In this image made available from Norway's Statoil shows the drilling rig Aker Barents in the Arctic's Barents Sea, Monday Jan. 9, 2012. Norway's state-controlled oil company Statoil has just bought a stake in Cairn Energy's Baffin Bay exploration license. (Harald Pettersen/The Associated Press/Statoil)

Scotland’s Cairn Energy has sold a stake in one of its Baffin Bay oil exploration license to Statoil – a company whose majority stakeholder is the Norwegian government.

Cairn had been looking for partners in the project after two unsuccessful years of drilling in Baffin Bay and Davis Strait off Greenland’s west coast.

"Statoil is Norway's national energy company and they've got obviously extensive experience of drilling in the Arctic, in northern Norway, and also developing fields there. So …any success they'd have they would have the experience that Statoil's already gained from developing fields in their own home waters," said Nathan Piper, an analyst with RBC Capital Markets.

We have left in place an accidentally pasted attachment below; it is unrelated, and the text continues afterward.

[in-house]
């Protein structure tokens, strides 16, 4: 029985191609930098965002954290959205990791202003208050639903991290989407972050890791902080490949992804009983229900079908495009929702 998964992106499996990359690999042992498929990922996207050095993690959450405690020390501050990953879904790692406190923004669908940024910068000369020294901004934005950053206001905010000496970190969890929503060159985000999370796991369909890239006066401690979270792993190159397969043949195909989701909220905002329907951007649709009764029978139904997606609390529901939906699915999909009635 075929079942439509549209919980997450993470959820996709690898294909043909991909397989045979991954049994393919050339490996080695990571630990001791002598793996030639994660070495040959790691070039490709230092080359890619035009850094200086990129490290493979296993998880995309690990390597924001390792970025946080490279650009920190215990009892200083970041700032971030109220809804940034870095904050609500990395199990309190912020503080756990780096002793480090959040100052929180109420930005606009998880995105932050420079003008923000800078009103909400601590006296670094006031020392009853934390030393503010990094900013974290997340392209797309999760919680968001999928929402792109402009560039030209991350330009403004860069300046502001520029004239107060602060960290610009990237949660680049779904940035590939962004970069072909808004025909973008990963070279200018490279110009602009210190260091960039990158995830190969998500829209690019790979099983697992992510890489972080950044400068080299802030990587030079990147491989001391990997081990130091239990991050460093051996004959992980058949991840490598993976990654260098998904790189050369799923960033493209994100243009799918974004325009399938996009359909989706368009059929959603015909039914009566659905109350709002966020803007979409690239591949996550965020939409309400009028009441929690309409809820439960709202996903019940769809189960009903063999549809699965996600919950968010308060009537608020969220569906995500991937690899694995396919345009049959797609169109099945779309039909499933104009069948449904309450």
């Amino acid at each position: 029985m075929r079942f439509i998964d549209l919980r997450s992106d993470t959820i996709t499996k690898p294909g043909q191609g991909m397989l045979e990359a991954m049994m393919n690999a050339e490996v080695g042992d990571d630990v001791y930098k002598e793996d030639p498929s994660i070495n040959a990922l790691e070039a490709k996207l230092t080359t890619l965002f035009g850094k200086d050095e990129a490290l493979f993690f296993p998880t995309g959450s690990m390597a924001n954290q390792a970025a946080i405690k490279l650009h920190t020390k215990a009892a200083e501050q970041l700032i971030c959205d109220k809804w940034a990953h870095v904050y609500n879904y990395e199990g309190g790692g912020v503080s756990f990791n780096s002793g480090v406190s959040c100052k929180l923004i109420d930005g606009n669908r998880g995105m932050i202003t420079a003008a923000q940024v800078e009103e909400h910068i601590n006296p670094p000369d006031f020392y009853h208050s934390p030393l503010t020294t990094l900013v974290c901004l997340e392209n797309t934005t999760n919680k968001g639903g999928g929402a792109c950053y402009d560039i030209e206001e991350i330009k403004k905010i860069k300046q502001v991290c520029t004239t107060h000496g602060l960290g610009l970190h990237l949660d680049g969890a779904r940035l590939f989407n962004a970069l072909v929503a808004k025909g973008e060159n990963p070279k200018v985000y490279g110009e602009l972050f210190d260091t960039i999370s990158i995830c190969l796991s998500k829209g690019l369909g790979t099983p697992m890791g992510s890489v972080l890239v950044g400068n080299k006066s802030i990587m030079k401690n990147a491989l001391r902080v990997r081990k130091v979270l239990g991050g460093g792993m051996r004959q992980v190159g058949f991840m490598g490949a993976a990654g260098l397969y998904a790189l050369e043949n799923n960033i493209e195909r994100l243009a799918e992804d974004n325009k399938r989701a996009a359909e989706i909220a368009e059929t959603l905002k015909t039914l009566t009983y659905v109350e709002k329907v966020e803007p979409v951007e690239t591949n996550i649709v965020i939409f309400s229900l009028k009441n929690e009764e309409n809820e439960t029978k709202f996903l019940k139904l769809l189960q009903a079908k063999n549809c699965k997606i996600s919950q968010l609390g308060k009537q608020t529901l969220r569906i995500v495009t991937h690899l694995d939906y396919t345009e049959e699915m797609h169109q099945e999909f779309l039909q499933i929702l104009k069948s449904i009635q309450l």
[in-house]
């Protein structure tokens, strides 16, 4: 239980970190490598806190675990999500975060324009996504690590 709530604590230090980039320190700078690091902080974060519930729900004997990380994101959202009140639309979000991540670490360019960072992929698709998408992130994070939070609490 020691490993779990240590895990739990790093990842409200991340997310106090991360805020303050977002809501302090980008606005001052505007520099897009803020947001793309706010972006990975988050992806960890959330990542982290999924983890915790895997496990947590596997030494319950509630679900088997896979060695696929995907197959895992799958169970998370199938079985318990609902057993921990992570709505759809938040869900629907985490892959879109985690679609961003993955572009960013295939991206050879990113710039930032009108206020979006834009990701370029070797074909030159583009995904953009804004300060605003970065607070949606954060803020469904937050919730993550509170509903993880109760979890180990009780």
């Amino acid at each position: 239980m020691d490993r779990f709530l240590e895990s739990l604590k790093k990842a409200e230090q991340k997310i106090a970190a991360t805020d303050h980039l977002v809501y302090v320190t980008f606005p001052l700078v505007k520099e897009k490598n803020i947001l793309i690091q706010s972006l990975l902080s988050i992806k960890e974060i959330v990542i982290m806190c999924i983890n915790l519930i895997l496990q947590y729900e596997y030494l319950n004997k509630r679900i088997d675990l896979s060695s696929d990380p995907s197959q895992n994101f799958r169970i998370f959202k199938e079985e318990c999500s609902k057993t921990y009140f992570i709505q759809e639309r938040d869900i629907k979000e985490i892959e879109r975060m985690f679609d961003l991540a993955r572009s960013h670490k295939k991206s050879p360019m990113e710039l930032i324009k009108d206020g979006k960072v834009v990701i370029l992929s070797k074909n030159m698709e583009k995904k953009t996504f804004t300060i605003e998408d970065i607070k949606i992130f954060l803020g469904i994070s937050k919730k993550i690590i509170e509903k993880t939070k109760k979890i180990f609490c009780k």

Cairn Energy said the terms of the deal with Statoil are confidential. It did say, however, that Statoil would acquire a 30 per cent interest in the Pitu block in the Baffin Bay basin, if it is approved by Greenland’s government. Pitu is one of 11 blocks operated by Cairn off Greenland's west coast.

Cairn said it would continue to operate the exploration project and Statoil would operate any future development.

Cairn Energy has not announced whether it will do any drilling off Greenland’s coast in 2012. The company has not yet drilled in Pitu block.